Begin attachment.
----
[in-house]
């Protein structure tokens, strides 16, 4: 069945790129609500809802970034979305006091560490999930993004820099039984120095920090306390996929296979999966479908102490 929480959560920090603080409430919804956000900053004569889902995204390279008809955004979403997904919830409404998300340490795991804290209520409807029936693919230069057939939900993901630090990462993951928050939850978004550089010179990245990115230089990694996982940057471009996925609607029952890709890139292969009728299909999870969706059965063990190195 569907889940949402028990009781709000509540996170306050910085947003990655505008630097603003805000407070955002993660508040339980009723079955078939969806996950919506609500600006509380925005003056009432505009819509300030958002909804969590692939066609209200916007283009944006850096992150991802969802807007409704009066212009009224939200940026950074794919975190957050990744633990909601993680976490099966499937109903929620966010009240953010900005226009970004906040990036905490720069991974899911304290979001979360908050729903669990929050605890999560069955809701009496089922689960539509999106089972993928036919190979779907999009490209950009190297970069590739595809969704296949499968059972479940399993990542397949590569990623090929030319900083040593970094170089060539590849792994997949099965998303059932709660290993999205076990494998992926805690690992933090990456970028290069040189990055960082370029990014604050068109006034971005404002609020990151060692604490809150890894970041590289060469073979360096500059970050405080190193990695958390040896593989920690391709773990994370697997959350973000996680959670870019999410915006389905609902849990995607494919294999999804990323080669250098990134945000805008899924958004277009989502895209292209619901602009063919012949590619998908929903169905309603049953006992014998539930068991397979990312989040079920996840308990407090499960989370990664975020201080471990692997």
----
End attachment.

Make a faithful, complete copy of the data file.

[in-house]
């Protein structure tokens, strides 16, 4: 069945790129609500809802970034979305006091560490999930993004820099039984120095920090306390996929296979999966479908102490 929480959560920090603080409430919804956000900053004569889902995204390279008809955004979403997904919830409404998300340490795991804290209520409807029936693919230069057939939900993901630090990462993951928050939850978004550089010179990245990115230089990694996982940057471009996925609607029952890709890139292969009728299909999870969706059965063990190195 569907889940949402028990009781709000509540996170306050910085947003990655505008630097603003805000407070955002993660508040339980009723079955078939969806996950919506609500600006509380925005003056009432505009819509300030958002909804969590692939066609209200916007283009944006850096992150991802969802807007409704009066212009009224939200940026950074794919975190957050990744633990909601993680976490099966499937109903929620966010009240953010900005226009970004906040990036905490720069991974899911304290979001979360908050729903669990929050605890999560069955809701009496089922689960539509999106089972993928036919190979779907999009490209950009190297970069590739595809969704296949499968059972479940399993990542397949590569990623090929030319900083040593970094170089060539590849792994997949099965998303059932709660290993999205076990494998992926805690690992933090990456970028290069040189990055960082370029990014604050068109006034971005404002609020990151060692604490809150890894970041590289060469073979360096500059970050405080190193990695958390040896593989920690391709773990994370697997959350973000996680959670870019999410915006389905609902849990995607494919294999999804990323080669250098990134945000805008899924958004277009989502895209292209619901602009063919012949590619998908929903169905309603049953006992014998539930068991397979990312989040079920996840308990407090499960989370990664975020201080471990692997």